# Advent of Code 2020 Day 7/25 in the Raku programming language

Let’l look at Day 7 of this year’s Advent of Code. This day’s problem is about handling luggage at the airport. There are some rules like these:

light red bags contain 1 bright white bag, 2 muted yellow bags.
dark orange bags contain 3 bright white bags, 4 muted yellow bags.
bright white bags contain 1 shiny gold bag.
muted yellow bags contain 2 shiny gold bags, 9 faded blue bags.
shiny gold bags contain 1 dark olive bag, 2 vibrant plum bags.
dark olive bags contain 3 faded blue bags, 4 dotted black bags.
vibrant plum bags contain 5 faded blue bags, 6 dotted black bags.
faded blue bags contain no other bags.
dotted black bags contain no other bags.

As you see, the rules dictate how you can put bags into other bags. The only characteristics of the bag is its colour. For example, if the bag is dark orange, it can only contain up to 3 bright white bags and up to 4 muted yellow bags.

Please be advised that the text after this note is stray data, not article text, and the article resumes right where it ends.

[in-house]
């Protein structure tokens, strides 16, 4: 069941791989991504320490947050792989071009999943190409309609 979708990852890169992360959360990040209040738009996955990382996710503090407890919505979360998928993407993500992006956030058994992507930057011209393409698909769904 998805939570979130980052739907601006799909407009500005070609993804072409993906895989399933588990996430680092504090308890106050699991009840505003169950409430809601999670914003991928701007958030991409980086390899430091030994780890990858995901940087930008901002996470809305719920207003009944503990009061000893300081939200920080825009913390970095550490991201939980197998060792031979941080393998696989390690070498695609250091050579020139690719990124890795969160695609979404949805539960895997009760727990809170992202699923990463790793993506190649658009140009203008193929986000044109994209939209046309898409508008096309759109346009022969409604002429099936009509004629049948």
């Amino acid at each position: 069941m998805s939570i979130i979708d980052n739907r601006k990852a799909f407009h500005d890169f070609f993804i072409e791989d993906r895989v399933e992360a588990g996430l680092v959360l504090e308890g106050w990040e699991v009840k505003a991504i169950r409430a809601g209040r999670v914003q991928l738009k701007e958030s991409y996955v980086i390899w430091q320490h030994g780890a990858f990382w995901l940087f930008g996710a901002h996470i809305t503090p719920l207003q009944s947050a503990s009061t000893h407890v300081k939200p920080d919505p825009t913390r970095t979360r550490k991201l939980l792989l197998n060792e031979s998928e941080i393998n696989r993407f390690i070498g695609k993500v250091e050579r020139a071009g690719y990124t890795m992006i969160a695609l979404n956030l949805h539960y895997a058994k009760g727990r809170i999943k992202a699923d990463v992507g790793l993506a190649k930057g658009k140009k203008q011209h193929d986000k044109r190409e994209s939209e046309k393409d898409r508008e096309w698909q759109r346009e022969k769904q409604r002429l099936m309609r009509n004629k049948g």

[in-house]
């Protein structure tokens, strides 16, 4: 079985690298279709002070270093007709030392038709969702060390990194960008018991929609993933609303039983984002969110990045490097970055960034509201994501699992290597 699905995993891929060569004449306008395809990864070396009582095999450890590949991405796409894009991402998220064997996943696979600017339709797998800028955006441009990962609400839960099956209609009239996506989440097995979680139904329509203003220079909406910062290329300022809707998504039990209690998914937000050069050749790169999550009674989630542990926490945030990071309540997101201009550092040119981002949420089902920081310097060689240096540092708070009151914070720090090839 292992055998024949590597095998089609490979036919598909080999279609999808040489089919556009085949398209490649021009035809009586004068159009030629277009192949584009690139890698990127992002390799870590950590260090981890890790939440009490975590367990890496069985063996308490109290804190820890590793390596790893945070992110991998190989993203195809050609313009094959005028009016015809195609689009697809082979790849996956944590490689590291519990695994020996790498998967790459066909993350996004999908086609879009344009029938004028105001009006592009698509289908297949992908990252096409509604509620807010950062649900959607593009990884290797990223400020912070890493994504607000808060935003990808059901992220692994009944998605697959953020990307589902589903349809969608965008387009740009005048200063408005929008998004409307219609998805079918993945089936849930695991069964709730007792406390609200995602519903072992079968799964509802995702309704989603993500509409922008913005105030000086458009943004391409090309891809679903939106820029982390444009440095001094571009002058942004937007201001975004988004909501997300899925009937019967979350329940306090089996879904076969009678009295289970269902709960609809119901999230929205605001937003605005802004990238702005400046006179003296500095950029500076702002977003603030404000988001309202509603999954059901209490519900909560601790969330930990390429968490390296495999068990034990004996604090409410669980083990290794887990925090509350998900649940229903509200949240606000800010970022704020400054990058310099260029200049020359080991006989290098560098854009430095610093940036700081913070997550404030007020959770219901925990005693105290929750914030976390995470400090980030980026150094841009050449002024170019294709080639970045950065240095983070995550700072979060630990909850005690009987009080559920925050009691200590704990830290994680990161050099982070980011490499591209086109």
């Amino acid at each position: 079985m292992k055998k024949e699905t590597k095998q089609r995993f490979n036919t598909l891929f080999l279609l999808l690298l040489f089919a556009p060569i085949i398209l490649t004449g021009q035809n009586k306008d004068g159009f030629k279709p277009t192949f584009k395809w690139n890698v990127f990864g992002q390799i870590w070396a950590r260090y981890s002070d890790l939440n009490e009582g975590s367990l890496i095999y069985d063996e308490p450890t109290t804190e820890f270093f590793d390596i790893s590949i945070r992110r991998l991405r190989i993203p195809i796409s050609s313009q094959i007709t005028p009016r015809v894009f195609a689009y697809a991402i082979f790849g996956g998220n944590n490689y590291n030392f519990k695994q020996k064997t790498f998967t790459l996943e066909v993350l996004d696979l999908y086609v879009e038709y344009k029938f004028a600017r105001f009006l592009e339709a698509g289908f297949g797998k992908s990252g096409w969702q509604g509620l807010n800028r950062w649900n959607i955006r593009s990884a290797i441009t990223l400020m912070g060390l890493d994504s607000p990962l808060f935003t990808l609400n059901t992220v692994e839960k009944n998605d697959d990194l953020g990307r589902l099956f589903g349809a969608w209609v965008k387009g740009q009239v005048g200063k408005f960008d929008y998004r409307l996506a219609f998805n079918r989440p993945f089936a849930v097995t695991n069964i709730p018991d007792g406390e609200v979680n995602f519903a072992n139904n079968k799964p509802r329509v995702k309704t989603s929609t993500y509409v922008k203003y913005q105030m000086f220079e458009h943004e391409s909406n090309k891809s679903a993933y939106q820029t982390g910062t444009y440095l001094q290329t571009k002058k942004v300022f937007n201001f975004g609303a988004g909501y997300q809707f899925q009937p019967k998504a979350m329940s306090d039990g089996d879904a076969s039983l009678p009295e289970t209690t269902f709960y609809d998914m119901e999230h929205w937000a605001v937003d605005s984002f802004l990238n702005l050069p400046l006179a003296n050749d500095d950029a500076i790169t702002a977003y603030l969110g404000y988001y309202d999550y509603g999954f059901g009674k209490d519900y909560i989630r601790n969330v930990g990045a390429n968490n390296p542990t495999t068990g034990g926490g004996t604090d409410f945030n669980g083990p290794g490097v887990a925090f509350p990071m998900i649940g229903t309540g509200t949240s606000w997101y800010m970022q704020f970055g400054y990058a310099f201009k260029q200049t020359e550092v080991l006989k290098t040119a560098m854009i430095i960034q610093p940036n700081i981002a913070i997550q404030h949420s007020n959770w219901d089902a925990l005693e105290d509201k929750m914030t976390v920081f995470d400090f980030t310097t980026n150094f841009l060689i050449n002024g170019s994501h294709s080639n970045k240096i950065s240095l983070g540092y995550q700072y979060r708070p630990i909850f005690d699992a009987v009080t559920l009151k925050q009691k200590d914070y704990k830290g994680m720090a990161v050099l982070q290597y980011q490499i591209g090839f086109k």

The first part of the problem is to count the colours of those bag that can contain shiny gold bags (at any level of depth).

My Raku solution is shown below:

```my @rules = 'input.txt'.IO.lines;

my %rules;
for @rules -> \$rule {
\$rule ~~ m:g/ \w+ ' ' \w+ <?before ' bag'> /;
my @colours = \$/.map: *.Str;
# say "@colours[0] <- {@colours[1..*].join(', ')}";

for @colours[1..*] -> \$inner {
next if \$inner eq 'no other';
%rules{\$inner}{@colours[0]} = 1;
}
}

my %final;
unroll('shiny gold');
# say %final.keys.join(',');
say %final.keys.elems;

sub unroll(\$current) {
my \$outer = %rules{\$current};
next unless \$outer;

for \$outer.keys -> \$container {
# say "'\$current' can be found in \$container";
next if %final{\$container};

# say "\tDid not see \$container yet";
%final{\$container} = 1;
unroll(\$container);
}
}```

In this solution, I first build an inverted index `%rules` of colour relations, and then recursively call the `unroll` function to reveal the possible chains of nested bag placement.

The second task is to think of the rules as of must-follow instructions (so, each dark orange bag must contain three bright white bags and four muted yellow bags. You need to determine how many bags you have to put inside a shiny gold bag.

Well, I solved the second part of the problem, but the result was not correct. So, I do not post the solution here 🙂 Maybe one day I will add it here.

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